AUTO INDUSTRY Sales drop slightly, but discounts soar
GM had the best June sales among U.S. automakers.
DETROIT -- Chevrolet Cavalier sales stayed relatively even in June, while Pontiac Sunfire sales fell.
Backed with $3,000 rebates, sales of the Cavalier have been strong for much of this year. The Cavalier and Sunfire are built at General Motors' Lordstown Assembly Plant.
Last month, Chevrolet sold 24,713 Cavaliers in the United States, which was 1 percent less than the 25,013 sold in June 2001. Last month had one less business day than the same month last year, however.
For the year, Cavalier sales are up 6 percent at 139,611
Sunfire sales last month were 6,844, which was 7 percent less than the 7,336 sold in June 2001. For the year, Sunfire sales are off 7 percent at 41,047.
Better than expected
Overall, automakers reported Tuesday that sales were down only 1.5 percent compared to June 2001.
Strong truck sales and performances from foreign automakers and GM helped buoy the industry that expected to see a marked sales decline last month.
"There is still attractive pricing, higher consumer income, easy financing, low rates and a general expansion of the economy," Burnham Securities Inc. analyst David Healy said in explaining the better-than-expected results.
Of the domestic automakers, GM was the only one to report a sales increase last month with a 4.3 percent improvement over sales in June 2001.
Sales fell 10.5 percent at Ford Motor Co., not including its foreign brands, and dropped 4 percent at the Chrysler Group of DaimlerChrysler AG, the automakers reported.
GM's sales hike was powered by strong sales of its sports utility vehicles and in the company's Cadillac division, according to Paul Ballew, executive director for market and industry analysis at GM.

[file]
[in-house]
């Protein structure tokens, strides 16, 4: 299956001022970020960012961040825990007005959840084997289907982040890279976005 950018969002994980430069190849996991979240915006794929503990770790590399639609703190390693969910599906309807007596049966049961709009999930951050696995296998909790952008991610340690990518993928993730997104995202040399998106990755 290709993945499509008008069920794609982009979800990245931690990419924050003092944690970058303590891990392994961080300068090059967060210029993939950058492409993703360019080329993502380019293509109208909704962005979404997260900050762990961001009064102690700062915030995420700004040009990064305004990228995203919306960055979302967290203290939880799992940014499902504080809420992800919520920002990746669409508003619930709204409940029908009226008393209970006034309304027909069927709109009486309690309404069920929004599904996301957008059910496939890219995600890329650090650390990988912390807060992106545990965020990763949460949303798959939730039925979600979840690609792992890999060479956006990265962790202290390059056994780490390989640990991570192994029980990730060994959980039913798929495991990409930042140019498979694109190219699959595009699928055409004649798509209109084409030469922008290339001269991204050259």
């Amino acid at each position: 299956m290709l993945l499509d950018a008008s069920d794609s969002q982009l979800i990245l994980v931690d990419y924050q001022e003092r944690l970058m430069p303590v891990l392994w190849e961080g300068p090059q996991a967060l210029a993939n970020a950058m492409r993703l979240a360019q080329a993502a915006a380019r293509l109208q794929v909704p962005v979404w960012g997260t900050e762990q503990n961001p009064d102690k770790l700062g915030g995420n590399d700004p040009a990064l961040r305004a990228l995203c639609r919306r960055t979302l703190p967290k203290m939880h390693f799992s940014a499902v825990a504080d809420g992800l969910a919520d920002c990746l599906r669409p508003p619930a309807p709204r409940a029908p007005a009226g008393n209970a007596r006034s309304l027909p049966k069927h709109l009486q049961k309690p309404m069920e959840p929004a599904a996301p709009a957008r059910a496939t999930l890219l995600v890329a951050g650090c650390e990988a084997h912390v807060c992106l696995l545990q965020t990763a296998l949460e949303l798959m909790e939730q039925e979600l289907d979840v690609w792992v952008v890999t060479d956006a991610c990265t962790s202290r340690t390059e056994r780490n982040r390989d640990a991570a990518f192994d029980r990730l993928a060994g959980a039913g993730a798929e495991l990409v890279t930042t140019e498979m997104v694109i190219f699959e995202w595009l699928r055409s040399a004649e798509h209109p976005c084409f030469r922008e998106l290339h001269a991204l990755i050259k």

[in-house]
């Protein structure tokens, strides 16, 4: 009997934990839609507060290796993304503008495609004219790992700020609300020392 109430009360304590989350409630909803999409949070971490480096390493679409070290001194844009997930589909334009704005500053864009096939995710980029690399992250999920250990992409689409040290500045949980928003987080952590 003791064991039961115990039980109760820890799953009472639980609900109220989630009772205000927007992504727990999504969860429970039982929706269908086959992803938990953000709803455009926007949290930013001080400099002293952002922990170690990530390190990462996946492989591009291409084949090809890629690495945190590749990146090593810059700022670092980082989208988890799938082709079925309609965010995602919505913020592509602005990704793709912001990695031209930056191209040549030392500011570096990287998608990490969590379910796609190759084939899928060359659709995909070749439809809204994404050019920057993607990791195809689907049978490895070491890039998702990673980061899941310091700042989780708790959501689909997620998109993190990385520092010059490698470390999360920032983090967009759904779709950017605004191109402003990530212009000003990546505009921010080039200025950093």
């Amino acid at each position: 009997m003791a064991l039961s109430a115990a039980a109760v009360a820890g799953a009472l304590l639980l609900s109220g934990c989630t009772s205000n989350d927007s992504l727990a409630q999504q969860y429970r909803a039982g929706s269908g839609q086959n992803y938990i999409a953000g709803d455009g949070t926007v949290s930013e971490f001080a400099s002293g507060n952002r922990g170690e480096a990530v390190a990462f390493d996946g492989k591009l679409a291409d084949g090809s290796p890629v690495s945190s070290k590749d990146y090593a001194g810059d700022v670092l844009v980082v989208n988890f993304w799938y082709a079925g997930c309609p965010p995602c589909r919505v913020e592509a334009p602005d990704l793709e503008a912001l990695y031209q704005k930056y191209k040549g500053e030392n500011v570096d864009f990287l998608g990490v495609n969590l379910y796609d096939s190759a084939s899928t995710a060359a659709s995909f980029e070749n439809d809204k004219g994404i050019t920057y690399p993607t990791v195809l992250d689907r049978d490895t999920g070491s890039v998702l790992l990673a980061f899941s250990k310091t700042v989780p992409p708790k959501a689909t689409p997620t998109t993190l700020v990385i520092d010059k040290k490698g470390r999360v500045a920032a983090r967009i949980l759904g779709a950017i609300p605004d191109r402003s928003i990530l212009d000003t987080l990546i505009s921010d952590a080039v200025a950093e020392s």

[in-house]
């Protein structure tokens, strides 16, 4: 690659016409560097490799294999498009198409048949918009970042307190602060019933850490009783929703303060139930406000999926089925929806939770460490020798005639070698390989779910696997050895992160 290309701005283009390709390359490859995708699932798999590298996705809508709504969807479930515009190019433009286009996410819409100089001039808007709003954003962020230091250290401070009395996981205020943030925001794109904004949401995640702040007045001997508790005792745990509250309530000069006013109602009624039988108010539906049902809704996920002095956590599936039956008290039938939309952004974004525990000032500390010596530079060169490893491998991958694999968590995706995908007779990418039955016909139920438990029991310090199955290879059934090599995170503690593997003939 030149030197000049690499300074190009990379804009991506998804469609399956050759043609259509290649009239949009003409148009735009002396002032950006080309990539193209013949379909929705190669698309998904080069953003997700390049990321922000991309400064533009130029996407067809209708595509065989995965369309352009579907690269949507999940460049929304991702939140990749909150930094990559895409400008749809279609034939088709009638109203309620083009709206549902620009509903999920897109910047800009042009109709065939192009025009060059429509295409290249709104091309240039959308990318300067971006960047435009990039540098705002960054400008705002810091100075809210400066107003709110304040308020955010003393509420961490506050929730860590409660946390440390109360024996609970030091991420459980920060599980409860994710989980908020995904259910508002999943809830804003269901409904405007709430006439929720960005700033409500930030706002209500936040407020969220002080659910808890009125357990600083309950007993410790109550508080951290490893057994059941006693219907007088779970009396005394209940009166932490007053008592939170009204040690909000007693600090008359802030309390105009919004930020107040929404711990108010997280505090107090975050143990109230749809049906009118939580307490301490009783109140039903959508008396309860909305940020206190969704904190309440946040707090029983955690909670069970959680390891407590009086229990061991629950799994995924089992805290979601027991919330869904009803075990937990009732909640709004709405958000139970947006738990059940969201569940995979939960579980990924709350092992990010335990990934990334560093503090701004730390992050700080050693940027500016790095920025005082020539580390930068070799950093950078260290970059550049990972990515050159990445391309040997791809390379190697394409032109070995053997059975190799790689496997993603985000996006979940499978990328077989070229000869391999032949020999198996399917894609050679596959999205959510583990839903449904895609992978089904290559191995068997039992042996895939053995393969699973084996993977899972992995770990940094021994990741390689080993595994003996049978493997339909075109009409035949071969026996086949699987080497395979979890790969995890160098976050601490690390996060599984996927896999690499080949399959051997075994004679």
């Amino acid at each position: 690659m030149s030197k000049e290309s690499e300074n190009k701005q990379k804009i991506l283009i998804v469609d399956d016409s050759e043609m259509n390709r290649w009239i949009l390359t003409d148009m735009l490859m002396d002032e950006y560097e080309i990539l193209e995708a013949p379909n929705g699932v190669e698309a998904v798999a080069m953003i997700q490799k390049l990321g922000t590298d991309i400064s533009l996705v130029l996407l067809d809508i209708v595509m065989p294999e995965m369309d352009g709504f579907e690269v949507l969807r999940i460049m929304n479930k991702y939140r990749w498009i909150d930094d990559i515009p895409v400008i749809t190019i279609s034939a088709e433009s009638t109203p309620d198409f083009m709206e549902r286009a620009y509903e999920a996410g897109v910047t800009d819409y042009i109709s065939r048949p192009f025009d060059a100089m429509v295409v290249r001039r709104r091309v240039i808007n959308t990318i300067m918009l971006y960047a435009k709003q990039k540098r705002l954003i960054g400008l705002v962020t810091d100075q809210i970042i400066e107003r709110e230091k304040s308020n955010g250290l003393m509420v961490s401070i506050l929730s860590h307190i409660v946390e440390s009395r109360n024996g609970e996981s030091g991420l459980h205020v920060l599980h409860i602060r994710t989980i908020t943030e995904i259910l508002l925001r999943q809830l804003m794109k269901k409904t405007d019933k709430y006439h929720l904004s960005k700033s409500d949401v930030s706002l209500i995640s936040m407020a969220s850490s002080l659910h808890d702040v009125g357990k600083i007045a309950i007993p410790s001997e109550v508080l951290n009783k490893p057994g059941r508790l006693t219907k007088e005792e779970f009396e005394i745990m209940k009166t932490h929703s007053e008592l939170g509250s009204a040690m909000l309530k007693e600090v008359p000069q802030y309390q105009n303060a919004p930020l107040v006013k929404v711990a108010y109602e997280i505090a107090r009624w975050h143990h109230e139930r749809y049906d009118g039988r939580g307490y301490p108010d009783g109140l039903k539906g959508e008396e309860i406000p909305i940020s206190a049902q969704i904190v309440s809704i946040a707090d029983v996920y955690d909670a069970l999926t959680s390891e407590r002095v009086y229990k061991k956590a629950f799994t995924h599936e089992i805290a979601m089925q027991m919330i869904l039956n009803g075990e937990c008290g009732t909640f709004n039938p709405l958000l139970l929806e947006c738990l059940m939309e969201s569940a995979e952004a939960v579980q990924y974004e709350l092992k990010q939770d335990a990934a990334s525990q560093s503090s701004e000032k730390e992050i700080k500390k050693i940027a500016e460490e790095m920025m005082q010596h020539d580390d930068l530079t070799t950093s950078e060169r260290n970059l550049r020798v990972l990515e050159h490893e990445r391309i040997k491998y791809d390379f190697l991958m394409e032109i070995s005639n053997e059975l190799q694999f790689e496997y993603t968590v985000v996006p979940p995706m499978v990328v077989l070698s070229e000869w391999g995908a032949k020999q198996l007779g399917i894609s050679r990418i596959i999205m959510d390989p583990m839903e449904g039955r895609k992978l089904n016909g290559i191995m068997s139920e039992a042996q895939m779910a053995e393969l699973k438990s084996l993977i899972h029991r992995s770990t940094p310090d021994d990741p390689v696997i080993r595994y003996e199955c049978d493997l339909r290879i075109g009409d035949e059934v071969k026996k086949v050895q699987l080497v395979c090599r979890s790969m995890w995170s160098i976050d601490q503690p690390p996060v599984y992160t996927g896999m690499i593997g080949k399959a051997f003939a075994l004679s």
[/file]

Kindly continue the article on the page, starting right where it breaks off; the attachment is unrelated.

GM sales were down 2.3 percent for the first six months of the year compared to the first half of 2001.
Meanwhile, the discount dogfight intensified Tuesday, with U.S. automakers rolling out new incentives that would be costly to them even with 2002 shaping up as a respectable sales year.
GM, which seized on zero percent financing after Sept. 11, kept the pressure on rivals by announcing no-interest loans on most 2002 models through Sept. 3. The national program includes rebates up to $4,000.
Chrysler Group, which has mostly avoided the zero percent fray, jumped in with no-interest loans of 60 months on most Dodge, Chrysler and Jeep models.
Ford Motor Co. announced cash-back discounts of $1,500 to $3,500 on most 2002 cars and trucks, through Sept. 30. The automaker also offers low-interest financing and cash back on several models.
Domestic automakers continue to give consumers cheaper loans and more cash back than their import competitors, propping up sales but eroding profits on their cars and trucks.
John Casesa, Merrill Lynch auto analyst, estimated the zero-interest revival would send GM's average discount beyond what the company was spending in the desperate days following Sept. 11.
GM's per-vehicle discounts had soared to $2,664 in October 2001 during the first wave of zero percent financing, according to the consulting firm Autodata. By May, GM had reduced incentives to about $2,241 per vehicle, with Chrysler at $2,457 and Ford at $2,308. The industry average discount was $1,764.
Casesa estimates GM's average discount could now reach $2,777.